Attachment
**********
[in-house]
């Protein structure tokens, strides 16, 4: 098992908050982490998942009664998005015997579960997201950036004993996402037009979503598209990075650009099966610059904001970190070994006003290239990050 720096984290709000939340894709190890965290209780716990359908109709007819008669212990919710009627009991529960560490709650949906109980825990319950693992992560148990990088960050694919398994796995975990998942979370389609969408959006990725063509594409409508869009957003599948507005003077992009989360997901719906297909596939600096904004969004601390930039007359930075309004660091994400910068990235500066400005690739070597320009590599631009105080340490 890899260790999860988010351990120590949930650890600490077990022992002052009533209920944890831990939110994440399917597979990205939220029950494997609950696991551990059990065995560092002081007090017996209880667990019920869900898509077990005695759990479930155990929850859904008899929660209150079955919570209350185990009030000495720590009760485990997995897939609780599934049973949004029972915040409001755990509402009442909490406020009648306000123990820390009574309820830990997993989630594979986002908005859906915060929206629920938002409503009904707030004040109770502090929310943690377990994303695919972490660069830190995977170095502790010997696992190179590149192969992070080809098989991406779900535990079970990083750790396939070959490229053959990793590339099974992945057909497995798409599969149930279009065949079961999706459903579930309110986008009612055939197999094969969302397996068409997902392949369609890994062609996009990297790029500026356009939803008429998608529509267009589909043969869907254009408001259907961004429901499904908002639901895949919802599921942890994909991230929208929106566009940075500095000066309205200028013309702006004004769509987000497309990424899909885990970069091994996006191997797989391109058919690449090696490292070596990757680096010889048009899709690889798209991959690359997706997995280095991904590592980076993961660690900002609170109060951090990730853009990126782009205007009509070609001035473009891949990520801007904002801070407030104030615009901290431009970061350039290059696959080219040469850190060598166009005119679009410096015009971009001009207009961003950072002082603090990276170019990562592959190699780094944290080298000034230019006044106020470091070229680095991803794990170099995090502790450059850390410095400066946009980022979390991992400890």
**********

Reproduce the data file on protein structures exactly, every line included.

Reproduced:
[in-house]
């Protein structure tokens, strides 16, 4: 098992908050982490998942009664998005015997579960997201950036004993996402037009979503598209990075650009099966610059904001970190070994006003290239990050 720096984290709000939340894709190890965290209780716990359908109709007819008669212990919710009627009991529960560490709650949906109980825990319950693992992560148990990088960050694919398994796995975990998942979370389609969408959006990725063509594409409508869009957003599948507005003077992009989360997901719906297909596939600096904004969004601390930039007359930075309004660091994400910068990235500066400005690739070597320009590599631009105080340490 890899260790999860988010351990120590949930650890600490077990022992002052009533209920944890831990939110994440399917597979990205939220029950494997609950696991551990059990065995560092002081007090017996209880667990019920869900898509077990005695759990479930155990929850859904008899929660209150079955919570209350185990009030000495720590009760485990997995897939609780599934049973949004029972915040409001755990509402009442909490406020009648306000123990820390009574309820830990997993989630594979986002908005859906915060929206629920938002409503009904707030004040109770502090929310943690377990994303695919972490660069830190995977170095502790010997696992190179590149192969992070080809098989991406779900535990079970990083750790396939070959490229053959990793590339099974992945057909497995798409599969149930279009065949079961999706459903579930309110986008009612055939197999094969969302397996068409997902392949369609890994062609996009990297790029500026356009939803008429998608529509267009589909043969869907254009408001259907961004429901499904908002639901895949919802599921942890994909991230929208929106566009940075500095000066309205200028013309702006004004769509987000497309990424899909885990970069091994996006191997797989391109058919690449090696490292070596990757680096010889048009899709690889798209991959690359997706997995280095991904590592980076993961660690900002609170109060951090990730853009990126782009205007009509070609001035473009891949990520801007904002801070407030104030615009901290431009970061350039290059696959080219040469850190060598166009005119679009410096015009971009001009207009961003950072002082603090990276170019990562592959190699780094944290080298000034230019006044106020470091070229680095991803794990170099995090502790450059850390410095400066946009980022979390991992400890």